Malaysia faced a hung parliament for the first time in its history as support for a conservative Islamist alliance prevented major coalitions from winning a simple majority in general elections.
Without a clear winner, political uncertainty could persist as Malaysia faces slowing economic growth and rising inflation. It has had three prime ministers in as many years.
If the major parties fail to secure a majority, it means that some combination of them must form a majority alliance to form a government. Malaysia’s constitutional monarch may also get involved as he has the power to appoint a legislator as prime minister whom he believes can exercise a majority.
Longtime opposition leader Anwar Ibrahim’s coalition has won the most seats in Saturday’s general election, the election commission’s results showed.
The biggest surprise came from former Prime Minister Muhyiddin Yassin, who led his Perikatan Nasional bloc to a strong showing and gained support from the traditional strongholds of the incumbent government.
Muhyiddin’s alliance includes a Malaysian conservative party and an Islamist party that has touted Sharia or Islamic law. Race and religion are divisive in Malaysia, where the Muslim ethnic-Malay population is the majority and ethnic Chinese and Indians are the minorities.
Both Anwar and Muhyiddin claimed to have the support to form a government, though they did not disclose which parties they were allied with.
Muhyiddin said he hoped to conclude talks by Sunday afternoon. His alliance is a junior partner in incumbent Prime Minister Ismail Sabri Yaakob’s ruling coalition and could work with them again.
Anwar said he would submit a letter to Malaysia’s King Al-Sultan Abdullah outlining his support.
If Anwar lands the top job, it would mark the end of a remarkable journey for a politician who went from heir apparent to the prime minister in 25 years, to a prisoner convicted of sodomy, to the country’s leading opposition figure.
Since 2015, Malaysian politics has been overshadowed by the 1MDB corruption scandal, in which billions of dollars in taxpayers’ money were embezzled from the country. It brought down former Prime Minister Najib Razak, who is now serving a 12-year prison sentence for corruption.
Three prime ministers have ruled the Southeast Asian country since feverish elections with record turnouts were fought over the core issue of corruption four years ago.
Malaysia has 222 seats in parliament, but polls were held for only 220 on Saturday.
The election commission said Anwar’s multi-ethnic Pakatan Harapan coalition won a total of 82 seats, while Muhyiddin’s Perikatan Nasional alliance won 73 seats. Ismail’s Barisan coalition got 30. One seat was unannounced as of 2100 GMT.
“The main takeaway from this election is that Perikatan has successfully disrupted the two-party system,” said Adib Zalkapli, a director of political consultancy Bower Group Asia.
Barisan and Pakatan have long been Malaysia’s most important blocks.
Barisan said it accepted the people’s decision but did not admit defeat. The coalition said in a statement that it remains committed to forming a stable government.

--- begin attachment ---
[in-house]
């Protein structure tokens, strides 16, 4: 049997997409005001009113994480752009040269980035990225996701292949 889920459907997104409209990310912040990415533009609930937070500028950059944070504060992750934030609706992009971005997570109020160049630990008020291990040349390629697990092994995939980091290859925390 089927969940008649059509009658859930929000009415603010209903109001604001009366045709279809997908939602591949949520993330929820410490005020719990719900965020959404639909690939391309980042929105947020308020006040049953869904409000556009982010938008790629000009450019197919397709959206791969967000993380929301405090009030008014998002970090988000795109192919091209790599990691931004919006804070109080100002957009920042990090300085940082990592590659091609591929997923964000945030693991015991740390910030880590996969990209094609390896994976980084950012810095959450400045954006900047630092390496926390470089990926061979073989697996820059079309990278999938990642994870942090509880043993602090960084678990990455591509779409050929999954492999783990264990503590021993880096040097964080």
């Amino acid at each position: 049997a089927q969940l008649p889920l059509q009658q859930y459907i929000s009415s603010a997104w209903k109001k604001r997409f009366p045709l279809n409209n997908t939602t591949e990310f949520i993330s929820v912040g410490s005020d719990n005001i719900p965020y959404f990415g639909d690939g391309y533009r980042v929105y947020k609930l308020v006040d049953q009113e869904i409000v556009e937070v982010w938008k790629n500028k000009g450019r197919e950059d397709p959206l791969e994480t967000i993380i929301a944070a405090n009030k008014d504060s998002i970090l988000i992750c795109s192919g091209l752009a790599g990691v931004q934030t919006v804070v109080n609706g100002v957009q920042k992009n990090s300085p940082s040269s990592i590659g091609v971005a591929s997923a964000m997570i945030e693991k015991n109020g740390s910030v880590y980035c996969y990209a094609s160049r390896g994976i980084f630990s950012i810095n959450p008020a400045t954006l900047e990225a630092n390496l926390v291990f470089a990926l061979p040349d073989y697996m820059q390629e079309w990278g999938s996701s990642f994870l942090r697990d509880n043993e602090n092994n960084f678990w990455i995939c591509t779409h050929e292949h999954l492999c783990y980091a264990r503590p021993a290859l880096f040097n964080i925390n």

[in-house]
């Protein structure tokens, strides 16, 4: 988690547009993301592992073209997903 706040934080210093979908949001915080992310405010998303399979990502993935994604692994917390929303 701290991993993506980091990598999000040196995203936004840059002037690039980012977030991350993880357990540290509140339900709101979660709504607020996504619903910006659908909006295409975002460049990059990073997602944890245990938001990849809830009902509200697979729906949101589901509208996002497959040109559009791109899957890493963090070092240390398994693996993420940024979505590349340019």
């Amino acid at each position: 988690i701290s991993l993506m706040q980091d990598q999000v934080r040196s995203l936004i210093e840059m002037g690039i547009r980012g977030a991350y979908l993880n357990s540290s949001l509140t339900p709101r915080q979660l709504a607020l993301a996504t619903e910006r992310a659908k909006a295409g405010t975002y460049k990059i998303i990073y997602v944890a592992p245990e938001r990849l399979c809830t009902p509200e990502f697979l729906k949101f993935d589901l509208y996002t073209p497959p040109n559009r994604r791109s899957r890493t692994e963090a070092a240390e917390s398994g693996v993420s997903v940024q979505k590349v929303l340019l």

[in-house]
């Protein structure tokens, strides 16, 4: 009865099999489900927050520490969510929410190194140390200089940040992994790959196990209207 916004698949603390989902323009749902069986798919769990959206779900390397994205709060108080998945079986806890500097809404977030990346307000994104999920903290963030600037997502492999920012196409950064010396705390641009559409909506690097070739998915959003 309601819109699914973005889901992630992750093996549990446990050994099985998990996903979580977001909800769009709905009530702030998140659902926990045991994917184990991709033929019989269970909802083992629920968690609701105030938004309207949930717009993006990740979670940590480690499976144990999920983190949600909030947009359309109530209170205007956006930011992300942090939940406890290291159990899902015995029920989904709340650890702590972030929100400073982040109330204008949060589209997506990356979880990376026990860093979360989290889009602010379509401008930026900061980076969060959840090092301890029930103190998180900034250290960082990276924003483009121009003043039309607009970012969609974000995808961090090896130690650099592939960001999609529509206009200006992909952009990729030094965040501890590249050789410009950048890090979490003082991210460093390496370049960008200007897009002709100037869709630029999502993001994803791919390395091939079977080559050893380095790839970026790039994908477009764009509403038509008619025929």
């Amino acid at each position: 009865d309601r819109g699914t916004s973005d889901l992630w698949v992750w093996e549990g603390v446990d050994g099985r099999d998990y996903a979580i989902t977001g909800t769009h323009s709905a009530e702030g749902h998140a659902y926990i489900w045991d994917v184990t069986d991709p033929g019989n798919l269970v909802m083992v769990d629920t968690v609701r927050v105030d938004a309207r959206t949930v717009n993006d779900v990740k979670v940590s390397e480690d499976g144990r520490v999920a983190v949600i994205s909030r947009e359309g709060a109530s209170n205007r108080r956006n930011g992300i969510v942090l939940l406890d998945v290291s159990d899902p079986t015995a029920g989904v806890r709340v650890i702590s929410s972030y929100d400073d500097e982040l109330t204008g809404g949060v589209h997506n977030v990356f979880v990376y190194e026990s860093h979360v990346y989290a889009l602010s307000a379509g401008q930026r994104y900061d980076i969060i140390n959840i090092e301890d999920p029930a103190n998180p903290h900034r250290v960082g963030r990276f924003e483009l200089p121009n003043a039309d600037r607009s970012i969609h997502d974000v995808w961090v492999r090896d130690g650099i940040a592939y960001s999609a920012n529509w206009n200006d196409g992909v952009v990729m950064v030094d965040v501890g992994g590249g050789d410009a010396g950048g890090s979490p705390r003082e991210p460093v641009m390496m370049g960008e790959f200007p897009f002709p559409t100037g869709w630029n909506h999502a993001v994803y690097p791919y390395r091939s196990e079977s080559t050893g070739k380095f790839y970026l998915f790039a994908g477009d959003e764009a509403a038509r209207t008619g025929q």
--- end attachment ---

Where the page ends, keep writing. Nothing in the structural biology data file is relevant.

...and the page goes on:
Veteran leader Mahathir Mohamad, meanwhile, was handed his first election defeat in 53 years in a blow that could end a seven-decade political career that saw him lose his seat to Muhyiddin’s alliance.
A record number of Malaysians voted on Saturday, hoping to end a wave of political uncertainty that has led to three prime ministers amid uncertain economic times and the Covid-19 pandemic.
The political landscape has been rocky since Barisan lost the 2018 election after 60 years of rule since independence.
Anwar made a name for himself as a student activist in several Muslim youth groups in Kuala Lumpur in the late 1960s as the country reeled from the ongoing communist insurgency of the Malayan Emergency.
Anwar was arrested in 1974 during student protests against rural poverty and was sentenced to 20 months in prison. Despite his fabulous reputation, he later confused liberal supporters in 1982 by joining the conservative United Malays National Organization (UMNO) led by Mahathir.
The released politician was the heir to then Prime Minister Mahathir until 1998 when he was dismissed and charged with corruption and sodomy. The following year, he was found guilty, a verdict that sparked massive street demonstrations.
The sodomy conviction was overturned, but the corruption verdict was never lifted, leaving him unable to run for political office until ten years later.
In 2008, after his ban on political participation was lifted, he was charged with sodomy again.
After an appeal against the acquittal of those charges, he was convicted again and imprisoned in 2015. Human rights groups were highly critical when the conviction was upheld, calling it politically motivated – a claim the government denied.
Anwar was released from prison in 2018 after joining old foes Mahathir and Muhyiddin to defeat Barisan for the first time in Malaysia’s history amid public anger against the government over the billion dollar scandal of 1MDB.
That coalition collapsed after 22 months in power due to infighting over a promise by Mahathir to hand over the premiership to Anwar. Muhyiddin briefly became prime minister, but last year his government collapsed, paving the way for Barisan’s return to power with Ismail at the helm.